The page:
Vital YES vote in Children’s Referendum Welcomed by Alliance
Resource type: News
Children's Rights Alliance | [ View Original Source (opens in new window) ]
In an unprecedented step, Ireland has voted by referendum to change its Constitution to strengthen children’s rights and better protect children. After nearly 20 years of vigorous campaigning for constitutional reform, the Children’s Rights Alliance is delighted to finally welcome the passing of the 31st amendment to the Irish Constitution in respect of children and their rights. This is a vital step on Ireland’s journey to become one of the best places in the world to be a child.
Alliance Chief Executive, Tanya Ward, speaking from Dublin Castle central count centre, said: “It is a very good day for children. It is an historic day that will provide the Irish State with the legal foundation to provide better supports for vulnerable children and their families. The people have spoken and we now have a mandate to strengthen our laws, policies and services for generations of children to come. This result will now allow us to put at the heart of the Irish Constitution and our child protection system a solid foundation for the Irish legal system to make child-centred decisions about children. I would like to thank our members for putting their full energies into this campaign and our fellow partners within the Yes for Children campaign: Barnardos, the Irish Sociey for the Prevention of Cruelty to Children (ISPCC) and Campaign for Children.”
The Children’s Referendum is part of the Government’s child protection reform package. The Referendum allows for new laws to protect children, support families, reduce inequalities in adoption and recognise children in their own right. According to the Children’s Rights Alliance, the Irish electorate has gone some way in addressing its damning history of child abuse by voting ‘Yes’ in yesterday’s referendum. The Alliance also found it poignant given that Ireland’s closest neighbour, the UK, is currently struggling to comprehend the scale of the child abuse scandal engulfing its national institutions.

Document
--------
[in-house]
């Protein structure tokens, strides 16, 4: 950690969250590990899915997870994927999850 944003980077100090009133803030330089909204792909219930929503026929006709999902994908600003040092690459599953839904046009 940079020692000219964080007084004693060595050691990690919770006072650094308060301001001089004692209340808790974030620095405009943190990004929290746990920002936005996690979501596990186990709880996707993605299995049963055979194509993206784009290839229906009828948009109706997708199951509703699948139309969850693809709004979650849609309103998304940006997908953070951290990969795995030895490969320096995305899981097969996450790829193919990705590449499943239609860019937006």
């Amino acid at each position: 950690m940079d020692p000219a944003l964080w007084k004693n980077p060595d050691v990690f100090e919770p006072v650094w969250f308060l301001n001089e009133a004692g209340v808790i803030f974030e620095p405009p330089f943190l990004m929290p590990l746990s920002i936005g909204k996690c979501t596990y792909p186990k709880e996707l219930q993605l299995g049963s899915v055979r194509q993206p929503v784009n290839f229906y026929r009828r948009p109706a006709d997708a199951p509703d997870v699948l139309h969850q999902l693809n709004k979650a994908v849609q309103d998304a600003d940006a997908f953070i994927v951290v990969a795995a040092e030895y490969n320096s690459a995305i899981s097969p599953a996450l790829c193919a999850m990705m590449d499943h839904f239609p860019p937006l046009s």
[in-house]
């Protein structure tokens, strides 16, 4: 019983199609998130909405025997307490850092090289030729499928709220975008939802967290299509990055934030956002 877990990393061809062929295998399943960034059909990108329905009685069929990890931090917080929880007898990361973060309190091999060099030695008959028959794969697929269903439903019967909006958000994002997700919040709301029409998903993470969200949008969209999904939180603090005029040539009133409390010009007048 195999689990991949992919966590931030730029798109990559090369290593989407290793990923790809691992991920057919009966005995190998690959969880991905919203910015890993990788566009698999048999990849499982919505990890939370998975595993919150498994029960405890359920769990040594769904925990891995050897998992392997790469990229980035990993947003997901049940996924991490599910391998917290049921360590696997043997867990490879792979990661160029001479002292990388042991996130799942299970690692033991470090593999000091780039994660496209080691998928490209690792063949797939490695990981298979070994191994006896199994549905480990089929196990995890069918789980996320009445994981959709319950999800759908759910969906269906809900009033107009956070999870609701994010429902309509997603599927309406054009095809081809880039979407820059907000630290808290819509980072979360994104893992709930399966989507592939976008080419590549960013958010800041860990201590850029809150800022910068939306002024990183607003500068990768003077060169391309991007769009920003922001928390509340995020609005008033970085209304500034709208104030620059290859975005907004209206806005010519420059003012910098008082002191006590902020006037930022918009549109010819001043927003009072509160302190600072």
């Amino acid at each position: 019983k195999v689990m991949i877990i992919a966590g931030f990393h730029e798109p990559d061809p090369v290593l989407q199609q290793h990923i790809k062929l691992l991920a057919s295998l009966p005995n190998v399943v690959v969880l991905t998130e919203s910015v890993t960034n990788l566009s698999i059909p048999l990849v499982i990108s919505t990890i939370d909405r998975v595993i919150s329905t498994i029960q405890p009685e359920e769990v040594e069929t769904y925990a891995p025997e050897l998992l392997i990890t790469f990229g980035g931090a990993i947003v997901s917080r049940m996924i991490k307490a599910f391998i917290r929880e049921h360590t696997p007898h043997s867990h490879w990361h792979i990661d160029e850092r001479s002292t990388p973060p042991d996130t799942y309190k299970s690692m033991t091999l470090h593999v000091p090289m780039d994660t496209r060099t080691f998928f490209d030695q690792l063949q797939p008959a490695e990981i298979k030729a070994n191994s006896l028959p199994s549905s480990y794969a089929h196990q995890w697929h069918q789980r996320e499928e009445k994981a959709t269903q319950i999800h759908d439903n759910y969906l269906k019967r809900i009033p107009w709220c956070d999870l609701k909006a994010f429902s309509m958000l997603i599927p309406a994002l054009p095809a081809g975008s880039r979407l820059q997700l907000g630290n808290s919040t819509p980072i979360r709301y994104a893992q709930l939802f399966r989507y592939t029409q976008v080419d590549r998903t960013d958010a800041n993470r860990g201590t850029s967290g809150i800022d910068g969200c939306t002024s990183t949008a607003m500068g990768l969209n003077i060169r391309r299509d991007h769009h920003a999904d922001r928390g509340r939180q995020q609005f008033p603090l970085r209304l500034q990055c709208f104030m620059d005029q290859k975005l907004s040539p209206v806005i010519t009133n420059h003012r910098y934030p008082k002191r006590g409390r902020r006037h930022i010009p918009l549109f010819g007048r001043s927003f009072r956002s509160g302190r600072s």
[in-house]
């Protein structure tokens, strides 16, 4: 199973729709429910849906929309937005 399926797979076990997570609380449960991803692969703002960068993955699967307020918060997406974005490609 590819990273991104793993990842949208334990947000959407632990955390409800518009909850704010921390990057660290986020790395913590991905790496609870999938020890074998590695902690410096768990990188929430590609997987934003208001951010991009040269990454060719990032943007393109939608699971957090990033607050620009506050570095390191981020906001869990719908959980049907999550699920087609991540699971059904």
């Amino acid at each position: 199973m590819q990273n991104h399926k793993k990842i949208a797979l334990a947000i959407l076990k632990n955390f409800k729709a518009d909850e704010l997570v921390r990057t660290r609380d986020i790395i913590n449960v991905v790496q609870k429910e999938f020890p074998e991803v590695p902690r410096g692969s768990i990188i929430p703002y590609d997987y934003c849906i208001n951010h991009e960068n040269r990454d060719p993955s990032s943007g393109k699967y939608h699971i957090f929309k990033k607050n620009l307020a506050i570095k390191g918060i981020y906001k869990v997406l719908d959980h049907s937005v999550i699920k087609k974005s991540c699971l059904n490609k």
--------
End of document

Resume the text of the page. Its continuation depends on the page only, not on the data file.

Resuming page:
Tanya Ward continued: “The Children’s Referendum has been passed, which demonstrates that, as a nation, we are starting to turn a corner away from our dark past. We can never forget what happened, but this symbolises the beginnings of a culture shift in our attitudes to children. The Ryan Report did something very important for us in Irish society. It documented the consequences of institutions putting their own interests before those of the children they were supposed to be caring for. It uncovered the human cost of not listening to children when they tell us they are victims of abuse. We will never be able to take away what happened to children in industrial and religious institutions in Ireland. And we won’t be able to protect every child from abuse in all situations, in the future. However, we do now have a constitution that offers clear and strong legal protection for our children.”
Alliance chief executive Tanya Ward concluded: “Today is a day for celebration, but tomorrow the Alliance will be back at work lobbying Government in relation to seven new commitments, including a special and comprehensive Children’s Bill.”
The Alliance said it was disappointed with the low turnout but believed that controversy surrounding the Supreme Court Judgment in the final days of the referendum campaign and muted media coverage had influenced voters’ decision to stay at home.
Many Atlantic grantees worked to educate the public about the importance of children’s rights and the Children’s Referendum including: Children’s Rights Alliance, Barnardos, Irish Society for the Prevention of Cruelty to Children, Campaign for Children — a project of Stand Up for Children, EPIC, Foróige, SpunOut, Child and Family Research Centre at NUIG, Irish Penal Reform Trust and Reach Out.